In addition to fully furnished exhibit booths at the MIPRO Hall during the event itself, U.S. companies that elect to participate will be provided with a variety of marketing and promotional assistance. Abstracts submitted by participating companies will be reviewed by a panel of industry specialists and a number of selected exhibitors will receive the opportunity to deliver 30 minute technical presentations. Participants’ products will be given full page coverage in a promotional catalog that will be direct mailed to a target audience prior to the exhibition. And, the U.S. Commercial Service itself will undertake a country-wide promotional campaign to attract key industry end-users, manufactures, system integrators, government decision makers, importers and distributors to the event.
The first "U.S. Emergency Preparedness and Disaster Response Exhibition/Seminar" was held in February, 1997. U.S. products and services from 35 exhibiting companies were displayed according to the following categories: Emergency Transport Equipment, Emergency Packaged Food & Water, Emergency Communications Equipment, Rescue Equipment & Clothing, Planning Management and Training Services, Medical & Survival Kits, and Disaster Recovery Equipment. Japanese attendance to this first event of its kind exceeded a thousand individuals, and consisted mostly of decision-makers from the Japanese public sector. EMPREP’97 followed-up rapidly on this success, and was held in December of that same year.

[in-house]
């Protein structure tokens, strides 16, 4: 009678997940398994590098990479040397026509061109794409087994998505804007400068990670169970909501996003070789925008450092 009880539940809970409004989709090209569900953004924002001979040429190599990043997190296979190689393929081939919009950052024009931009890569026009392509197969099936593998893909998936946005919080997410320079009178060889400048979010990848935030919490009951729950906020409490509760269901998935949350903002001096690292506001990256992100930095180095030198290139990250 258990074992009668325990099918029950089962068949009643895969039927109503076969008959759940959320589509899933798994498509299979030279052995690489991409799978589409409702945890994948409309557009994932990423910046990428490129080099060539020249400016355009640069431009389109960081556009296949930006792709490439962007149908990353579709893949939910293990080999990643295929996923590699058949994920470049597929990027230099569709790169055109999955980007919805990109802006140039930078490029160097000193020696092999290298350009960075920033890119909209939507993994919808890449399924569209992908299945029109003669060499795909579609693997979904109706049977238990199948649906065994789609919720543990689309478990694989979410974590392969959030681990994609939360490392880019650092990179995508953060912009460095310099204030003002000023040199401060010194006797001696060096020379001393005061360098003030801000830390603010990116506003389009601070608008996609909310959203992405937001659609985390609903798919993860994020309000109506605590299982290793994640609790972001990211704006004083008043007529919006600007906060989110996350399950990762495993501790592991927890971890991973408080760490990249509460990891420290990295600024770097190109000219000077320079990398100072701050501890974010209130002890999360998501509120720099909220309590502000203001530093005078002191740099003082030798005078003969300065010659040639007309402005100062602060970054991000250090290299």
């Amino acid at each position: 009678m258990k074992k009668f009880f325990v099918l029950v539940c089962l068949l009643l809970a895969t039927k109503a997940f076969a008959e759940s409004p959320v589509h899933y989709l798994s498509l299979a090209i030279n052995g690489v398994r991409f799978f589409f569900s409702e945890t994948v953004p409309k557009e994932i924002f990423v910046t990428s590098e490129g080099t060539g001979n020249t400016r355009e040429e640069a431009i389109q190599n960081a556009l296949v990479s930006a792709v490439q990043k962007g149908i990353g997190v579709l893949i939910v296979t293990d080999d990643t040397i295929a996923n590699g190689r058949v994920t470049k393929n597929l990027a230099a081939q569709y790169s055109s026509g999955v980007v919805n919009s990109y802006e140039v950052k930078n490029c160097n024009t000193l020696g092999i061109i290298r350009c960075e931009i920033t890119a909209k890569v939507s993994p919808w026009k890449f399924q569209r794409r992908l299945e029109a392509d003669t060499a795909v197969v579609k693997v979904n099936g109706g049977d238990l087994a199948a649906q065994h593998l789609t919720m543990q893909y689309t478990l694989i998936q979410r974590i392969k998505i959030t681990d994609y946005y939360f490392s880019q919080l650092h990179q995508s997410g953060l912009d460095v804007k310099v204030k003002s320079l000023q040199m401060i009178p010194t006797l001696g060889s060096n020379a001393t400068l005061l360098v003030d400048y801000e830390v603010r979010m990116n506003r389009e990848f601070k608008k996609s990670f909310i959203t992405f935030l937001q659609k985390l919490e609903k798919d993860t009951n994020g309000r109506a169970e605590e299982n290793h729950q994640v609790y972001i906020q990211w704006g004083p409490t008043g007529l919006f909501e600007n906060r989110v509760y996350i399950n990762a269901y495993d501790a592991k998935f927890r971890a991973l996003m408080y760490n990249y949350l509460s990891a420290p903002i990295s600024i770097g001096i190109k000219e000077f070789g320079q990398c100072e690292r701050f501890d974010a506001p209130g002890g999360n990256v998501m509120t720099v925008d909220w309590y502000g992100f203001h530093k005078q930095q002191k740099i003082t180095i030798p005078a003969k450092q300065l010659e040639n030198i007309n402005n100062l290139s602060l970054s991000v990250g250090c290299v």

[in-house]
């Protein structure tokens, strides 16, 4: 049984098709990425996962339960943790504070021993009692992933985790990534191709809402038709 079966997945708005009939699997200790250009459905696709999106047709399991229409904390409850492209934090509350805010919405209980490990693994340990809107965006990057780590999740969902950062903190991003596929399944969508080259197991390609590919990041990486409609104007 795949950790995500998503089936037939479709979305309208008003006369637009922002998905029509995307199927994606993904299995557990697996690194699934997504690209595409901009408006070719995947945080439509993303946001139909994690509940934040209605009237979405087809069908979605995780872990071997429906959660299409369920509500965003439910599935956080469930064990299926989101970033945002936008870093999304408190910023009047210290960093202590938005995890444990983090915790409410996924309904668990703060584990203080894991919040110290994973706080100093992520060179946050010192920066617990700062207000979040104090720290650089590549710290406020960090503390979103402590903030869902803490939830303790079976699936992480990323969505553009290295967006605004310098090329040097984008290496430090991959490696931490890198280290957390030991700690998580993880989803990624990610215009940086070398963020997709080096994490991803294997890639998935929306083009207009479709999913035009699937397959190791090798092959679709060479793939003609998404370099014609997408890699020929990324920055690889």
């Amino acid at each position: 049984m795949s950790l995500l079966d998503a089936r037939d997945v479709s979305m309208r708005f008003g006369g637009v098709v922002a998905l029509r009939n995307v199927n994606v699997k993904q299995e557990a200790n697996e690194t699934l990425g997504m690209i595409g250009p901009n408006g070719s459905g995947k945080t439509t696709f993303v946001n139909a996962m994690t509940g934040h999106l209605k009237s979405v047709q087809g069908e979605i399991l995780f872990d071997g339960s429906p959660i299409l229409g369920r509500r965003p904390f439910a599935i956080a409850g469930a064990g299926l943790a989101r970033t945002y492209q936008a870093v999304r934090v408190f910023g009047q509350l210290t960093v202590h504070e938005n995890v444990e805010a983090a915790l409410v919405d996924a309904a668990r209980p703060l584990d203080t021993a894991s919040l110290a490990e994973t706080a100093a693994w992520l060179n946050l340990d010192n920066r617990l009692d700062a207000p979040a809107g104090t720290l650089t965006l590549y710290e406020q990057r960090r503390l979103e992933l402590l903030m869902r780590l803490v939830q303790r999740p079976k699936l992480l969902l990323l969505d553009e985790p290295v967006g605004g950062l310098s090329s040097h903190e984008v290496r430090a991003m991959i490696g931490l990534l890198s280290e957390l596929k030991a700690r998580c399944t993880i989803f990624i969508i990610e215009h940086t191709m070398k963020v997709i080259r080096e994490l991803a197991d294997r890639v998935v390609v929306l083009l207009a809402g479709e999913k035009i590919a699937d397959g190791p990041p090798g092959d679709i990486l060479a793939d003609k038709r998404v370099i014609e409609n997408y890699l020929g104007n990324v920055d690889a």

At this second event, U.S exhibitors increased to 46 companies, and local attendance to the seminar and exhibition was characterized by a marked increase in private sector participation. 38% consisted of distributors, importers, and manufacturers. 29% were from Japanese central, prefectural or municipal governments. Hospitals and medical facilities accounted for an additional 22%, while utilities and transportation companies and other interested parties consisted of 7% and 4%, respectively. Incidentally, at EMPREP’97, several hundred copies of the Disaster Recovery Journal with small Japanese translation inserts were distributed to Japanese attendees courtesy of DRJ and Quake Japan (Quake Japan is DRJ’s international contact and partner here in Japan).
Further information on EMPREP’99 is available on the U.S. Commercial Service website at www.csjapan.doc.gov or feel free to contact the author of this article at Rhoden@CMPO.org.
Nathan Lee Rhoden was born and raised in Japan. His parents were American Missionaries. He speaks Japanese with native fluency, but was educated in English. He has spent most of his professional career working for Japanese companies, primarily in new business development. Nathan has been assisting CMPO on a volunteer basis since its inception in June of 1997.
The Crisis Management and Preparedness Organization (CMPO) is a non-profit organization inspired by the Business and Industry Council for Emergency Planning and Preparedness (BICEPP) located in the Los Angeles area. CMPO’s primary mission is to assist Japanese corporations in preparing for disasters. The first CMPO public event was held in October, 1997. That free seminar on Crisis Management drew 188 attendees from both the private and public sector. Each and every month since then, CMPO has funded an event to help educate and heighten the awareness of corporations in Tokyo.
Currently CMPO is working with DRJ on producing a Japanese product: DRJ-Japan.